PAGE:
upon the developments of the first ses?
sion Of the Inquiry to bo started this
morning at 11 o'clock by Special Commis?
sioner Hand. District Attorney Whit?
man w'ill attend that hearing, and l?e
Bald last night that If he could be spared
from it in time he would continue his
grand Jury work. If not, he will post?
pone the continuance of the grand Jury
Investigation until to-morrow.
Attorney General .('armody came down
from Albany last night to appear at the
Hand Investigation. He was not In
?Hned t<> comment upon it In advance,
but he hoped that it would be "very
brief " Mr. Garmody expected that one
day, or possibly two days, would suffice,
because he believed that Mr. Hand
would need nothing more than the rec?
ords now in existence in the case. He
did not think any witnesses would.be
called?at any rate, none whose appear?
ance would In any way embarrass the
grand Jury investigation, nnd certainly
not either Mr. Gans or Mr. Sehlff.
It is the Attorney General's firm con
l ontlnued on third p?ge.
MAILLARDS VANILLA CHOCOLATE
1* the basis for a??me of the most de||r?,ie
.-user!* it is used by chefs at leading
DEMOCRATIC POLITK IAN Hey! I'ncle, we've disc-overed there's a sugar tnist!
UNCLE SAM >G?ood; and have you "?discovered" there were an nil trust and a tobacco thirst?
?Alt $1,000,000 PUNI
Home of Institution and Medical
College Found To Be Too
Small for Present Needs.
BUILDING TO COST $500,000
Dean Copeland Says New Struct?
ure Will Be Completed in Year
and Should Make Further
The trork of Fl??wer Hospital and the
New York H.-mcropathlc Medical Cil
\ege. under Dean H. S. Copeland. has In
rrssssd M groatly in the last four years
that the institution has outgrown Its
present buildings, and a ."..mmlll
the tn.st.-es has (MM appolnt-d to ??elect
a new vif and bate 'I'" V*tktta ?Irawn for
:l m(,dern hospl.i.l and "_^f>_^j?
tO ,-,.,-t in the neighborhood of *.**K,000.
It Is believed that a site ?an be obtained
for taOaOOO. and HOaOOO mow is ?.^.le 1
for new equipment.
This makes a t?oUl of approximate^
|1,-Q0IM)00 that UM ?-.-titfmplfite.l move
will ?ost Of this mn?.utit the hospital
already has ner.rly one-half. The sqtlity
in the present real estate holdings Is
1200,006, k?d funds on hand and pledges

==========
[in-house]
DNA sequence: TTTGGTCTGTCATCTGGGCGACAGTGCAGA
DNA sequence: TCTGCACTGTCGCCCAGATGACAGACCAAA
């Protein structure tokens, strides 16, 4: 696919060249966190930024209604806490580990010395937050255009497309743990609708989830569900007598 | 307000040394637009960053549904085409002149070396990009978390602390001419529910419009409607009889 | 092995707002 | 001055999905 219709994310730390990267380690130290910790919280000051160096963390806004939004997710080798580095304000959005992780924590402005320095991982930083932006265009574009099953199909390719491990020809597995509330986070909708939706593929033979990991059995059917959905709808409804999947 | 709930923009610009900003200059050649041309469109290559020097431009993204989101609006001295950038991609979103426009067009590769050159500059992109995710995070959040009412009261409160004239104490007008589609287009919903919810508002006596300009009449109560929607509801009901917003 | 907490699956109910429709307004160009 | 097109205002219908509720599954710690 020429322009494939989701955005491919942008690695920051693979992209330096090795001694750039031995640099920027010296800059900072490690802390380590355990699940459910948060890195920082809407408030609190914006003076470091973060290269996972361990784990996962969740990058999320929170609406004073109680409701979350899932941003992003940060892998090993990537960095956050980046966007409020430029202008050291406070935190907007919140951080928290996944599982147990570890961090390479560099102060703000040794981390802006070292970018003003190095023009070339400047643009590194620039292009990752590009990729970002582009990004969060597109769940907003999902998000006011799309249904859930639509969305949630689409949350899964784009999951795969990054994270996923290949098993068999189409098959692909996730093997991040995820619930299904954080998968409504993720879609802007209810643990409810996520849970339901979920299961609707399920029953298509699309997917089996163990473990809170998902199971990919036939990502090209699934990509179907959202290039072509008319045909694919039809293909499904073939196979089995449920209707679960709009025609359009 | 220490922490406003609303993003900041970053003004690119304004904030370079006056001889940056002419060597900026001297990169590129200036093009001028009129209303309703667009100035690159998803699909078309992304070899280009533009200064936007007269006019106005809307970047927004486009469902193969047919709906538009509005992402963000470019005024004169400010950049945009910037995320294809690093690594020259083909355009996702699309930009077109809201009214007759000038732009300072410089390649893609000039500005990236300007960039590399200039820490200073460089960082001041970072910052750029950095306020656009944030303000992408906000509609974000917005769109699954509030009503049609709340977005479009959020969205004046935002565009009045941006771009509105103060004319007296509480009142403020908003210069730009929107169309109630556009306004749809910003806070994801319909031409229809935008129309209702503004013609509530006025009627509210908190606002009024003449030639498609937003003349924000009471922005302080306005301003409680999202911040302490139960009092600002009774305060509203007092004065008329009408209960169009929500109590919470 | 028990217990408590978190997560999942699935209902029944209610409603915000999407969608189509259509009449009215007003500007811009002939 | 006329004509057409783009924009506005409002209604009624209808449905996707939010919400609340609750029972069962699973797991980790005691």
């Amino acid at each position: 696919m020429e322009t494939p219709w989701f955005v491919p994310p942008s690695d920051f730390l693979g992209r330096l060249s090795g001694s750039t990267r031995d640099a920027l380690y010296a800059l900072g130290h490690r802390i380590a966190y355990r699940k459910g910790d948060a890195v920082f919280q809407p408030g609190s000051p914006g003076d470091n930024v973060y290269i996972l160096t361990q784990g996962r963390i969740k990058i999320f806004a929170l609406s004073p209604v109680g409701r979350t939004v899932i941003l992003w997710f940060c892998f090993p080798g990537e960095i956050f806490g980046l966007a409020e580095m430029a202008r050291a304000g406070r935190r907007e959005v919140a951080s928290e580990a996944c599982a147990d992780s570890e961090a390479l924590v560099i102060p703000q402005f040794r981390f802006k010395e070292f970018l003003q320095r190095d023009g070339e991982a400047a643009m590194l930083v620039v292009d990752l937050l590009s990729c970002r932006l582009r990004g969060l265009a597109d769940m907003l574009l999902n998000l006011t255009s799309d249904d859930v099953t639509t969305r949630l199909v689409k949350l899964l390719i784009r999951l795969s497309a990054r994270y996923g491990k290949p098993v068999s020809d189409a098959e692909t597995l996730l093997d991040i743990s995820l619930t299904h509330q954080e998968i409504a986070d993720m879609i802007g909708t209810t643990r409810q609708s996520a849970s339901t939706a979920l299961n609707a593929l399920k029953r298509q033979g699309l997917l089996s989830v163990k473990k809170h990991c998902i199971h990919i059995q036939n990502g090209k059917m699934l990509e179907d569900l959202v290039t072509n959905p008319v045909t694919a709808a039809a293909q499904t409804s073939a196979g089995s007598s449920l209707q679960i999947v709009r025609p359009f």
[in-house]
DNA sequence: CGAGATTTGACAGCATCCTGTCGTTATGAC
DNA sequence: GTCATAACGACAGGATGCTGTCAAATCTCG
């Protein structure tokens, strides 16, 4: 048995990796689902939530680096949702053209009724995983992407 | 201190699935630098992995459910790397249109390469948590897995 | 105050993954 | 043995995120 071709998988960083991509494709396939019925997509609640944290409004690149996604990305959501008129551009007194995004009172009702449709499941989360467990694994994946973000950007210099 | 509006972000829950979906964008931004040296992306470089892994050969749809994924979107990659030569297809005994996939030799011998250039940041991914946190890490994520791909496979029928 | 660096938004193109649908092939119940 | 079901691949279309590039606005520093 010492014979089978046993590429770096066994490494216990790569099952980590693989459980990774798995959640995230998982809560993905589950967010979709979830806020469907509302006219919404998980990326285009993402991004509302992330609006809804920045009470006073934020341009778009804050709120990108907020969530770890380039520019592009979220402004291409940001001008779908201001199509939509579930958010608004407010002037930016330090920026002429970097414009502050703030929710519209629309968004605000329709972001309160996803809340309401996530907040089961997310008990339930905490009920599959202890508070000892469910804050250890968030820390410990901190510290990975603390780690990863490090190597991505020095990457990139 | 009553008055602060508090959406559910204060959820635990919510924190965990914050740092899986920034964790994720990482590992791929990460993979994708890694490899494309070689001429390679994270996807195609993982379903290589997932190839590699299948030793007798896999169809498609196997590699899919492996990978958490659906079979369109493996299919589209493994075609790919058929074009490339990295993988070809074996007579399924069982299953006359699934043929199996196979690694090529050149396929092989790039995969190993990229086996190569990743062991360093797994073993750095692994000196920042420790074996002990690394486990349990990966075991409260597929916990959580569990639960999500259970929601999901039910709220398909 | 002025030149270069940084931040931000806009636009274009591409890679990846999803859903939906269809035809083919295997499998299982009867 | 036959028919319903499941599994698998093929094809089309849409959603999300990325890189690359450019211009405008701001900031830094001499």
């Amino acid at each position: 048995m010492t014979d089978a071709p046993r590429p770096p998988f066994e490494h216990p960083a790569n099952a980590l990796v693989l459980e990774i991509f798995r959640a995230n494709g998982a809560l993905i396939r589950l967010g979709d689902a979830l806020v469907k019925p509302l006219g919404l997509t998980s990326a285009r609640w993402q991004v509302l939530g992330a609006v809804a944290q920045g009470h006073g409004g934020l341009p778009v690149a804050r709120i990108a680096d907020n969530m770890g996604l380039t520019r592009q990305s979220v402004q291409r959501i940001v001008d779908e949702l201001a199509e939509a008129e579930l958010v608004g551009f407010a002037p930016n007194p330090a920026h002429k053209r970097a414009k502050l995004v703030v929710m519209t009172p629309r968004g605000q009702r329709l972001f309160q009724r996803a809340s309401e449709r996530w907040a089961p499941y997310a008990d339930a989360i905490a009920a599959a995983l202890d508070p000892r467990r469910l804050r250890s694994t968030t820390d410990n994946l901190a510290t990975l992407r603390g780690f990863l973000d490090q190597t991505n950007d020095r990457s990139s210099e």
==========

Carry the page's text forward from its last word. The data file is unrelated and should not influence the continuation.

of c'.ntribntlons mak.? th? r."tii**lnd.?r.
Mure than ?Jrl?tyCJOO has already been
pledged toward the new building, pr??
vl.led th?- remainder can be raised, and
the hospital authorities are ho ,-onfldent
Of th.lr ability to get the rest of th.,
D-tonoy needed that th?-v are planning t i
begin operations on the ttem building i??
Flower Hospital and the New York
Hom.i-opathic Medical College an?
housed at present in seven buildings OC
, upylng the l?l"<'k front <?n the Kast?*rn
n.iulevard. I??'tw.-n BM atad 64th streets.
The buildings were put Up In 1H'?1 and
were considered at that time a model of
hospital and <-?dlege <*onstru?*tion. but
the needs Of ?Ul? institution and particu?
larly modern ideas in hospital ?-onstni?
tlon have made them antiquated. In thi
list three years the number Of beds In
the hospital has been increased from 15
to ISO, ami, correspondingly, the numbe;
of "In patients'' treated a year has In?
creased from 2,000 to 4.<?M'. The ambu?
lance district of the Institution extend*
from 41M street to 7Hth street and from
river to river. Rixty five hundred am
l.ulance calls were answerad last ysar
and 47.000 dispensary cases were treated,
including ifiOO cases at mothers and
children, while there were 47.tM>?> days
of troatment given to charity patients.
Work of Col'aqe la Hampersd.
This work was d?-nr by an Institution
housed in a building that is a maze o?
dark halls, winding stairs and floors
whose levels change three or four tlin?s
in the width of the building. The entlr.i
equipment is Inadequate to the work
done, and that growing year by year.
The work of the college Is hampered in
the same way. Four years ago the total
enrolment In the college was 87 stu?
dent?, with 11 members in the fre3hman
class.' This root the enrolment Is L'8.?
students, with 81 freshmen. There are
faolflt.es for taking care of only 66
freshmen and the class had to be weed .-?I
d..wn to that number.
Laboratory work. also, must be cut to
suit the equipment. I'nder the direction
o? Dean Copeland the laboratories aro
?. i.? ??tu?--' on ?flh paff. !
PEER'S WEDDING IN LOND
Lord Howard de Waiden Bri<
groom in Quiet Ceremony.
London, Feh 19.- Lord Howard
Waiden, <?ne of the wealthiest men
F.nglnnd, and Miss Marghertta van Ht
te. elder ?laughter of the late Cha
va?? Raalte, of Rmwnsea Island, p
married to-day in th? parish hot
Mar?, lebone, only a few relatives and
t?mate friends being present.
I.ord Howard de Wahlen succeeded
his till" as an etghth baron In 1*99. ]
Income from the Portland est?t?-*, no
of Oxford street, has been estimated
more than fi'50.1* on a year. He was b<
in I*-*.'', and succeeded his father in
title when he was nineteen years old
Wrsntllltv Is the distinguishing fe;
itre of I/>rd Howard de Waiden. 1
'many Interests embrace sport in
number of phase?? ra.es, automobtlit
yachting, motor-boating, aviation a
leming, literature, music, heraldry a
I'tnlcr the pep name of "T. B Kill
the young poor hoi written the llbret
of an opera. "Ih van," which was cor
pose?! by Joseph Holbrooke and pr